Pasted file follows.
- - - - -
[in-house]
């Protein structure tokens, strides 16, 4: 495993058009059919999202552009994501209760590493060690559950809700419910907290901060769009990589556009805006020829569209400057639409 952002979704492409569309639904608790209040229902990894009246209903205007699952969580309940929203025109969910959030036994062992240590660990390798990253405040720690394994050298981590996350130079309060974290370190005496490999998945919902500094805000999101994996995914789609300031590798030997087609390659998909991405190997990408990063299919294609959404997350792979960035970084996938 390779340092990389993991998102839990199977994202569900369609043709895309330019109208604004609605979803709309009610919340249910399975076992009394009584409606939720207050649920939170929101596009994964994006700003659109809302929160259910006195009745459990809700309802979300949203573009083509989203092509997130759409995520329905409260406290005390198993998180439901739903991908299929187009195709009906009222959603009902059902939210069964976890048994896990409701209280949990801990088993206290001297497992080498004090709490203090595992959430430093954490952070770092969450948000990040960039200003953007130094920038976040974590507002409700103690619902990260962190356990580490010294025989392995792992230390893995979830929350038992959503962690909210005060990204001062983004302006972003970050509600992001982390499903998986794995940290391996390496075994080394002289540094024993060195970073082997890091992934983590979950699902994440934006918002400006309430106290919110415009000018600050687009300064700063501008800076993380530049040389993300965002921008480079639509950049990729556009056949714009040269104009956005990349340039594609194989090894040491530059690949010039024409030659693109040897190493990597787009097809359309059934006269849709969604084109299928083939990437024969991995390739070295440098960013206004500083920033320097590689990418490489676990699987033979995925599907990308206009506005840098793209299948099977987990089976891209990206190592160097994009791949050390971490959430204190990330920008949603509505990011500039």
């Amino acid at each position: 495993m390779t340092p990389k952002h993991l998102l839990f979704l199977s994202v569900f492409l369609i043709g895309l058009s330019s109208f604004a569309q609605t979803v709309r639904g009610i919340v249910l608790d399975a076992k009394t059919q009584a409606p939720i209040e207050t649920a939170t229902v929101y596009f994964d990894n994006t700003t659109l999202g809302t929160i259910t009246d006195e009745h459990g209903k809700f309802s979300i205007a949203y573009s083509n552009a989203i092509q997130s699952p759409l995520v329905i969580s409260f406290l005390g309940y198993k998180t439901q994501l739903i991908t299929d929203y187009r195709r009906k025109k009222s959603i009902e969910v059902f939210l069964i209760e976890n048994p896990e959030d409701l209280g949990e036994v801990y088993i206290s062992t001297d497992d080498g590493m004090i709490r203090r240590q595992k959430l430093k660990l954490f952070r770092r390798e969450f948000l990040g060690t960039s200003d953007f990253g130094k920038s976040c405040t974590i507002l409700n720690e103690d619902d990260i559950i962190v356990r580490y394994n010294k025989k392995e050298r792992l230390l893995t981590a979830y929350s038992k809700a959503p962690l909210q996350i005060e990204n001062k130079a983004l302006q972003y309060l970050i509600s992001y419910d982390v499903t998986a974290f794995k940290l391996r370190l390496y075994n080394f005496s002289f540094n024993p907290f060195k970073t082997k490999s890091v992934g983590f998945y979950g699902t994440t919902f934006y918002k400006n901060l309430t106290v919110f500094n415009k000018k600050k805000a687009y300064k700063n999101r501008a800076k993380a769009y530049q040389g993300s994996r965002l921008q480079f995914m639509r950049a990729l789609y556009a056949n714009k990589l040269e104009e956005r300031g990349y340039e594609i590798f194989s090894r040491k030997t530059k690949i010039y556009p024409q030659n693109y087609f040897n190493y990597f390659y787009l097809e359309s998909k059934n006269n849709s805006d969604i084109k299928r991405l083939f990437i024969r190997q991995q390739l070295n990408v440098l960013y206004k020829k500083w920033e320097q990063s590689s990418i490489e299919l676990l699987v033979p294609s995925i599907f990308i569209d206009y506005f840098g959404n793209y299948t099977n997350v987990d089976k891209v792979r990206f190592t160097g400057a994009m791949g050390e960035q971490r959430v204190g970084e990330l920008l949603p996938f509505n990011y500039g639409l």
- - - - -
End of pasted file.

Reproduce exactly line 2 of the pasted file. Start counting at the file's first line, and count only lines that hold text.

């Protein structure tokens, strides 16, 4: 495993058009059919999202552009994501209760590493060690559950809700419910907290901060769009990589556009805006020829569209400057639409 952002979704492409569309639904608790209040229902990894009246209903205007699952969580309940929203025109969910959030036994062992240590660990390798990253405040720690394994050298981590996350130079309060974290370190005496490999998945919902500094805000999101994996995914789609300031590798030997087609390659998909991405190997990408990063299919294609959404997350792979960035970084996938 390779340092990389993991998102839990199977994202569900369609043709895309330019109208604004609605979803709309009610919340249910399975076992009394009584409606939720207050649920939170929101596009994964994006700003659109809302929160259910006195009745459990809700309802979300949203573009083509989203092509997130759409995520329905409260406290005390198993998180439901739903991908299929187009195709009906009222959603009902059902939210069964976890048994896990409701209280949990801990088993206290001297497992080498004090709490203090595992959430430093954490952070770092969450948000990040960039200003953007130094920038976040974590507002409700103690619902990260962190356990580490010294025989392995792992230390893995979830929350038992959503962690909210005060990204001062983004302006972003970050509600992001982390499903998986794995940290391996390496075994080394002289540094024993060195970073082997890091992934983590979950699902994440934006918002400006309430106290919110415009000018600050687009300064700063501008800076993380530049040389993300965002921008480079639509950049990729556009056949714009040269104009956005990349340039594609194989090894040491530059690949010039024409030659693109040897190493990597787009097809359309059934006269849709969604084109299928083939990437024969991995390739070295440098960013206004500083920033320097590689990418490489676990699987033979995925599907990308206009506005840098793209299948099977987990089976891209990206190592160097994009791949050390971490959430204190990330920008949603509505990011500039």